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Shake Shack stock handed investors a big profit opportunity today.
Shake Shack Inc. (NYSE: SHAK) released its fourth-quarter earnings report after market close today, March 7. The popular burger chain earned $0.08 per share on revenue of $51 million, beating expectations of $0.07 per share on revenue of $50.4 million for the fourth straight quarter.
The Shake Shack stock price is down 9% to $38.50 in post-market trading despite the earnings beat.
And we recommend shorting Shake Shack stock in 2016. That’s because Money Morning Chief Investment Strategist Keith Fitz-Gerald – who has 30 years of market experience and predicted events like the dot-com bubble – says Shake Shack stock is misinterpreted as a valuable stock when it’s actually being artificially driven by hype.
“What's happening with Shake Shack is a very serious warning that the markets have become frothy and that investors are chasing hot ideas rather than results,” Fitz-Gerald said on July 24, 2015, when SHAK was trading 142% higher than its IPO price six months after its debut.
But the hype isn’t the only reason to bet against Shake Shack stock. In fact, there’s another $50 million reason why you should “short the Shack” after its Q4 earnings today.
First, here’s why shares of SHAK saw big gains in 2015...
Renaissance Capital, a manager of IPO-focused ETFs, reported Shake Shack was the fourth best-performing IPO of 2015. The Shake Shack stock price soared 89% from its $21 IPO price on Jan. 29 to $39.60 by the end of the year.
The strong performance was supported by three earnings beats in a row. For Q1 through Q3, Shake Shack earned $0.04, $0.09, and $0.12 per share in each consecutive quarter. Those obliterated projections of $0.03, $0.03, and $0.07 for the respective quarters.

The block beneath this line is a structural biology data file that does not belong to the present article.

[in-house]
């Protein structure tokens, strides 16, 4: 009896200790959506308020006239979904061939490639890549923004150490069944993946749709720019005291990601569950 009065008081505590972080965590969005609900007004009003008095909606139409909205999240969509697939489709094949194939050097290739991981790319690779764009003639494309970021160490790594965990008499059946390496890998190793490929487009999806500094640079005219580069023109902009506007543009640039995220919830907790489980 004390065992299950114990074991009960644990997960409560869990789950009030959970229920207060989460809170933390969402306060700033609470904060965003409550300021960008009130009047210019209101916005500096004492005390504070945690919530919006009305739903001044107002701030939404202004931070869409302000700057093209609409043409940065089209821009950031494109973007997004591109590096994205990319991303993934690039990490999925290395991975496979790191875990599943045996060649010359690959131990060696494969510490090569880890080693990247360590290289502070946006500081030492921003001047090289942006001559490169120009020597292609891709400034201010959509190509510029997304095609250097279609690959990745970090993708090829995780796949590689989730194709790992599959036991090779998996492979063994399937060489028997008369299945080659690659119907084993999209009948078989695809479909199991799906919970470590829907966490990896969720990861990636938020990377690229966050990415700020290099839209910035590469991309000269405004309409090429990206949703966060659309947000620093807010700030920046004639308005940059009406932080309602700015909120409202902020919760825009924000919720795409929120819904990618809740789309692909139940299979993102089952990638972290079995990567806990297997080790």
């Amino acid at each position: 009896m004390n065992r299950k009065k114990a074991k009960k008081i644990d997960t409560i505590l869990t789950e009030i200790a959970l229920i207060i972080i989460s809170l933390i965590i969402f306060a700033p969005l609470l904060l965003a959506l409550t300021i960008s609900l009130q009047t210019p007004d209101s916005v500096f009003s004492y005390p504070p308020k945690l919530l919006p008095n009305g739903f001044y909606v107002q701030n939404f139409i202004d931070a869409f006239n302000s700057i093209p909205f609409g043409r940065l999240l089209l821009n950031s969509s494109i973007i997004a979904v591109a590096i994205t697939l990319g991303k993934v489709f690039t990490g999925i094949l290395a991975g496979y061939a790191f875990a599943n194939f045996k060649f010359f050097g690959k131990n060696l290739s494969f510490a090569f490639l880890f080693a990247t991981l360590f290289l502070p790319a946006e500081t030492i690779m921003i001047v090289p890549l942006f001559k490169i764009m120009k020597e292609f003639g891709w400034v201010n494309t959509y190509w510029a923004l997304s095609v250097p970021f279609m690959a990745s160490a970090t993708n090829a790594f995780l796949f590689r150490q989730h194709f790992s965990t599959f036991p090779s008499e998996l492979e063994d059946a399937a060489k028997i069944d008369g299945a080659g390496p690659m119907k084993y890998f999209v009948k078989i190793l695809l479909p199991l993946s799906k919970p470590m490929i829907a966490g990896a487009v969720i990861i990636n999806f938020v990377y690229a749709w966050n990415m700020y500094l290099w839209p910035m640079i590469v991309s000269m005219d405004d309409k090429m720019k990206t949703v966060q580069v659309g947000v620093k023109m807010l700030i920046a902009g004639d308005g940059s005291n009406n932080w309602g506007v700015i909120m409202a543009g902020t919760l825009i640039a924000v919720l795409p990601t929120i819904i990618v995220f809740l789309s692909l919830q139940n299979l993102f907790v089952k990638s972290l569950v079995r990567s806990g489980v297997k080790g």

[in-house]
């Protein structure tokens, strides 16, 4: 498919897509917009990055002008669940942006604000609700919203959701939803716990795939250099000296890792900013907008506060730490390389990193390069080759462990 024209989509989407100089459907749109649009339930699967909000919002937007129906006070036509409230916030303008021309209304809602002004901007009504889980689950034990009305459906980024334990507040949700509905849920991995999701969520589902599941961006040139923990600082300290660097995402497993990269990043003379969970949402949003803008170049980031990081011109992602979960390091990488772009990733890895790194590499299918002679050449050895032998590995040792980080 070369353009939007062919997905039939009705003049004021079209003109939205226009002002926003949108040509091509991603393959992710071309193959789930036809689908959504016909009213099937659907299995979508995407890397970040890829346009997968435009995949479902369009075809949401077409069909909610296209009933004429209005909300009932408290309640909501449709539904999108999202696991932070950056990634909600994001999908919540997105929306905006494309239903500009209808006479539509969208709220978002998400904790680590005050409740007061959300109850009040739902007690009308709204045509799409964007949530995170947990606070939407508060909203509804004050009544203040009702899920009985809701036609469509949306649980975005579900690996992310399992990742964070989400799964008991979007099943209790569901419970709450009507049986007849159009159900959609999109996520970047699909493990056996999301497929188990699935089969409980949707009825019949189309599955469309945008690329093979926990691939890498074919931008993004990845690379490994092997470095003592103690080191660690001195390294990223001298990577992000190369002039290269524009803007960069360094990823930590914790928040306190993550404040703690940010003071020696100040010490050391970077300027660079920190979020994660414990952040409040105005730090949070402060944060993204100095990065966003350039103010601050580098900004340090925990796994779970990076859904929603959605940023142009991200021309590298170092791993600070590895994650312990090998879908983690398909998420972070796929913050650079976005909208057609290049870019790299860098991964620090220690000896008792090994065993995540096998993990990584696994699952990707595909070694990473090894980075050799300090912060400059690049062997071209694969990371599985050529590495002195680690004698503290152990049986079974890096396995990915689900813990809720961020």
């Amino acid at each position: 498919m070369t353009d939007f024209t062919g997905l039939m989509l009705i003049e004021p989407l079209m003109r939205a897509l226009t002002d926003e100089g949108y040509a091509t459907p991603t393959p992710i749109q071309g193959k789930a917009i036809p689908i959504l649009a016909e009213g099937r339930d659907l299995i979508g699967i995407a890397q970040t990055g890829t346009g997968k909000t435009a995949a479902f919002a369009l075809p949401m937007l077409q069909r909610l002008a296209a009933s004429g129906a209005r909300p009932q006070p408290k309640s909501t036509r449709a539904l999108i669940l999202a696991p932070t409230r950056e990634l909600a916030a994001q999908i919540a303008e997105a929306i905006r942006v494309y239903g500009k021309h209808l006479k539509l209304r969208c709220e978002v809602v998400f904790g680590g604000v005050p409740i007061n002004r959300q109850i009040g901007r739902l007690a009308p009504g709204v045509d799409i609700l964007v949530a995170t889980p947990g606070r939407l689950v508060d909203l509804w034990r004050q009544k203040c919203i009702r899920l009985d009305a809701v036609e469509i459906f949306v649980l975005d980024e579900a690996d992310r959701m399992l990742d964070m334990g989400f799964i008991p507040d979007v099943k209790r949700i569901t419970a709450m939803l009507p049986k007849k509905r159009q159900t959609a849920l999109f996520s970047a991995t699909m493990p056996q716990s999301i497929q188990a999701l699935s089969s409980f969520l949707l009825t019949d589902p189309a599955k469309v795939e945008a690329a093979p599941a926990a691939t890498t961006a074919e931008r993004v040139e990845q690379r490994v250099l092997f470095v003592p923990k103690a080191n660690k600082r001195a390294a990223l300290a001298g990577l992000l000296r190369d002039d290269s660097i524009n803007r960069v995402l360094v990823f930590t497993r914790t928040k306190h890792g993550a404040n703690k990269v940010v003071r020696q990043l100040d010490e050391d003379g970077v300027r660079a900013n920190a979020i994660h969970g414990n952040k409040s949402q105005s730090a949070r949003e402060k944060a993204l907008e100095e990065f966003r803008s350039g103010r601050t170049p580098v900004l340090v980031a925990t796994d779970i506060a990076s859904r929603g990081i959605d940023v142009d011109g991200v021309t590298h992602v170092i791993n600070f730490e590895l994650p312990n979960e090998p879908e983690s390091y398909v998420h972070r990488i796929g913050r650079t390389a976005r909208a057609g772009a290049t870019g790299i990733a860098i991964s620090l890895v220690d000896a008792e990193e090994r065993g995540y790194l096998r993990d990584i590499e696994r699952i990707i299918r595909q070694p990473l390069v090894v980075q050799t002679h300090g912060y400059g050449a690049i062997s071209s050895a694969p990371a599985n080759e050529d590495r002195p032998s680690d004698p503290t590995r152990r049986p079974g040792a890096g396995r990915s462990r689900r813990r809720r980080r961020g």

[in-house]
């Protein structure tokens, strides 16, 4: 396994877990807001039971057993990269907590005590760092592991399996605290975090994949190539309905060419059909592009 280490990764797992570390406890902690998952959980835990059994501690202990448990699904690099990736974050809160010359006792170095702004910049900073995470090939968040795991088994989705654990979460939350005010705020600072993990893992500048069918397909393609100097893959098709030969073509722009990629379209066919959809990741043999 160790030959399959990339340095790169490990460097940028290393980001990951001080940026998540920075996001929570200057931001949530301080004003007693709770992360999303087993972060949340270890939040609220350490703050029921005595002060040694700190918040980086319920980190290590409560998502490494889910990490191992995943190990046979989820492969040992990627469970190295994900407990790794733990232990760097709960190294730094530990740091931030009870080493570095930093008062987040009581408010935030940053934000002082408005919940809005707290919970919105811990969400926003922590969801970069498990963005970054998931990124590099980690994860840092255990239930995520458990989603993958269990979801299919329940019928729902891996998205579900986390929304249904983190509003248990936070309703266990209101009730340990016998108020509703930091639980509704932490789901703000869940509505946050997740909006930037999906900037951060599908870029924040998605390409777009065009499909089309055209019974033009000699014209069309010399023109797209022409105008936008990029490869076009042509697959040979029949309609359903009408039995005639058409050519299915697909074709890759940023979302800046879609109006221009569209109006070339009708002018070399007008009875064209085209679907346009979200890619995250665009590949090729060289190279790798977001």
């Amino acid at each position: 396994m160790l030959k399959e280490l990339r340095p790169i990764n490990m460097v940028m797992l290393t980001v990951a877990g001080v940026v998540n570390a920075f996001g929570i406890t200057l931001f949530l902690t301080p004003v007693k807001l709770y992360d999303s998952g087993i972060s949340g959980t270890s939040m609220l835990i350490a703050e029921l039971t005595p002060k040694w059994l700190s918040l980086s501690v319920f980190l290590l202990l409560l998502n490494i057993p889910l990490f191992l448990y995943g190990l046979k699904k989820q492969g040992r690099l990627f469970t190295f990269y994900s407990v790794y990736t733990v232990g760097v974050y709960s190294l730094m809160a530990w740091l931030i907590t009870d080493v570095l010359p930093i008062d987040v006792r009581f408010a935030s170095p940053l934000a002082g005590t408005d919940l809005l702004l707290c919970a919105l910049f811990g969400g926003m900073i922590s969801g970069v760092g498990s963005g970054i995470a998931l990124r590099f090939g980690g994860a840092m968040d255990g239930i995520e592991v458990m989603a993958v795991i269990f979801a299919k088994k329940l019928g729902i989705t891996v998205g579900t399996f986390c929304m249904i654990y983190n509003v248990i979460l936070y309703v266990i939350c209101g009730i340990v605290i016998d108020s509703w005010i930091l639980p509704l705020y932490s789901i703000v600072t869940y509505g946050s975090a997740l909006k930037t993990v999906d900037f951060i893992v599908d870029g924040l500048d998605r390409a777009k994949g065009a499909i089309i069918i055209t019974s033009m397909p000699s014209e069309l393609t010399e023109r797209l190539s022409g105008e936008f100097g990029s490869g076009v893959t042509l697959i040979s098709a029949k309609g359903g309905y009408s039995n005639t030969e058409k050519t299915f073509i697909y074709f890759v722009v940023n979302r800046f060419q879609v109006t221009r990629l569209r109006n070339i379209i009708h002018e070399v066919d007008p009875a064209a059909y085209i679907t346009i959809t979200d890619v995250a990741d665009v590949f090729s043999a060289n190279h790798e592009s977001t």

But Shake Shack stock has run out of steam lately. In fact, it has fallen 5.6% since December, and Fitz-Gerald believes shares will remain under pressure thanks to this $50 million problem that isn’t going away anytime soon…
Why Shake Shack Stock Is Worth Shorting After Q4 Earnings
Shake Shack’s unrealistically high valuation metrics will drag the stock lower this year.
You see, SHAK stock trades at a discount to big-name burger competitors like Jack in the Box Inc. (Nasdaq: JACK) and McDonald’s Corp. (NYSE: MCD). But Shake Shack’s estimated 2016 price/earnings (P/E) ratio – a measurement of a company’s share price relative to its earnings – is 110.50. That’s more than five times higher than Jack in the Box’s ratio and McDonald’s ratio.
And those metrics conclude one shocking thing – each Shake Shack location is valued at about $50 million as of last September. That’s an absurd valuation considering the company only has 84 stores right now.
“The deal breaker for Shake Shack is that it's always carried an insanely high and unjustifiable valuation,” Fitz-Gerald said in November 2015. “As much as I love the food, I think Shake Shack stock still has more room to the downside.”
It’s only a matter of time before the hype runs out and investors sell their shares, which makes Shake Shack one of the best stocks to short this year. Investors who shorted it last May after Fitz-Gerald’s initial recommendation are enjoying a 55% return.
In fact, “shorting the Shack” has soared in popularity recently. According to the Nasdaq website, short interest in SHAK has more than doubled from 1.8 million shares in March 2015 to 3.97 million in February 2016.
The Bottom Line: Shake Shack stock is coming off a strong year thanks to a gratuitous amount of hype and superb earnings reports. But with an extremely high P/E ratio compared to its peers, the fledgling burger chain is overvalued right now. That’s why we recommend shorting SHAK in 2016. Shares will continue to decline as the hype that shot them to meteoric highs fades over the long term.
Alex McGuire is an associate editor for Money Morning. Follow him on Twitter at @AlexMcGuire92 for important Shake Shack stock updates.
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How to Play Another Short Candidate on Fitz-Gerald’s List… Keith’s recommended shorts of Shake Shack, GoPro, and Zoey’s Kitchen have yielded members a string of double-digit profits in just a few months. Now there’s another stock on his radar that he sees having a rough year in 2016 – but don’t short it. In fact, here’s how you can profit from what he refers to as the tech equivalent of Enron…